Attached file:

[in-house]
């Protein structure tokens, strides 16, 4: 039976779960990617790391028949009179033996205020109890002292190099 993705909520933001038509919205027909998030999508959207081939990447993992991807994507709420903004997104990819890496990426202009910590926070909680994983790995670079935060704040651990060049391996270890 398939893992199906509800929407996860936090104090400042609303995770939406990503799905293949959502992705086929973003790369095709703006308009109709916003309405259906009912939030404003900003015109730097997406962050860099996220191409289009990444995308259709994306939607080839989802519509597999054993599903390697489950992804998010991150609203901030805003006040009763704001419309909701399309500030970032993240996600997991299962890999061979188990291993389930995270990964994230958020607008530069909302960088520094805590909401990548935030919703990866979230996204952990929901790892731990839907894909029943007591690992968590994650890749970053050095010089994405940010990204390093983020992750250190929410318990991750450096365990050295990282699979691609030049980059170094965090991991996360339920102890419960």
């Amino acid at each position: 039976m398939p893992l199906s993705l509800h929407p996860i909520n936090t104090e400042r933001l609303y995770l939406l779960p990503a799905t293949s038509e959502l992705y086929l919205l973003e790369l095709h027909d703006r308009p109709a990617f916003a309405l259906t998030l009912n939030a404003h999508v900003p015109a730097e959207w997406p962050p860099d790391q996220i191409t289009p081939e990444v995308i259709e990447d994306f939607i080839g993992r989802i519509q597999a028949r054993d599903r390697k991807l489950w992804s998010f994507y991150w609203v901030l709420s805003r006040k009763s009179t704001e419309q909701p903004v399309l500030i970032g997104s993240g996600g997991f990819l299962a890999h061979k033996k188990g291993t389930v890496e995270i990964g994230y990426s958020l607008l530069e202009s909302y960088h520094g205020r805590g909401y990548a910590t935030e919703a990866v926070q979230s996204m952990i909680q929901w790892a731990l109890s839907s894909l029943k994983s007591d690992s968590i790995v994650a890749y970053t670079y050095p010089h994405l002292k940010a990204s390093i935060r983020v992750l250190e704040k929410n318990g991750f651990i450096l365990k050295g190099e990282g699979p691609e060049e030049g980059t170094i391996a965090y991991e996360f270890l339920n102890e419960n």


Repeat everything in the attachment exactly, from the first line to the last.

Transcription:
[in-house]
């Protein structure tokens, strides 16, 4: 039976779960990617790391028949009179033996205020109890002292190099 993705909520933001038509919205027909998030999508959207081939990447993992991807994507709420903004997104990819890496990426202009910590926070909680994983790995670079935060704040651990060049391996270890 398939893992199906509800929407996860936090104090400042609303995770939406990503799905293949959502992705086929973003790369095709703006308009109709916003309405259906009912939030404003900003015109730097997406962050860099996220191409289009990444995308259709994306939607080839989802519509597999054993599903390697489950992804998010991150609203901030805003006040009763704001419309909701399309500030970032993240996600997991299962890999061979188990291993389930995270990964994230958020607008530069909302960088520094805590909401990548935030919703990866979230996204952990929901790892731990839907894909029943007591690992968590994650890749970053050095010089994405940010990204390093983020992750250190929410318990991750450096365990050295990282699979691609030049980059170094965090991991996360339920102890419960």
């Amino acid at each position: 039976m398939p893992l199906s993705l509800h929407p996860i909520n936090t104090e400042r933001l609303y995770l939406l779960p990503a799905t293949s038509e959502l992705y086929l919205l973003e790369l095709h027909d703006r308009p109709a990617f916003a309405l259906t998030l009912n939030a404003h999508v900003p015109a730097e959207w997406p962050p860099d790391q996220i191409t289009p081939e990444v995308i259709e990447d994306f939607i080839g993992r989802i519509q597999a028949r054993d599903r390697k991807l489950w992804s998010f994507y991150w609203v901030l709420s805003r006040k009763s009179t704001e419309q909701p903004v399309l500030i970032g997104s993240g996600g997991f990819l299962a890999h061979k033996k188990g291993t389930v890496e995270i990964g994230y990426s958020l607008l530069e202009s909302y960088h520094g205020r805590g909401y990548a910590t935030e919703a990866v926070q979230s996204m952990i909680q929901w790892a731990l109890s839907s894909l029943k994983s007591d690992s968590i790995v994650a890749y970053t670079y050095p010089h994405l002292k940010a990204s390093i935060r983020v992750l250190e704040k929410n318990g991750f651990i450096l365990k050295g190099e990282g699979p691609e060049e030049g980059t170094i391996a965090y991991e996360f270890l339920n102890e419960n």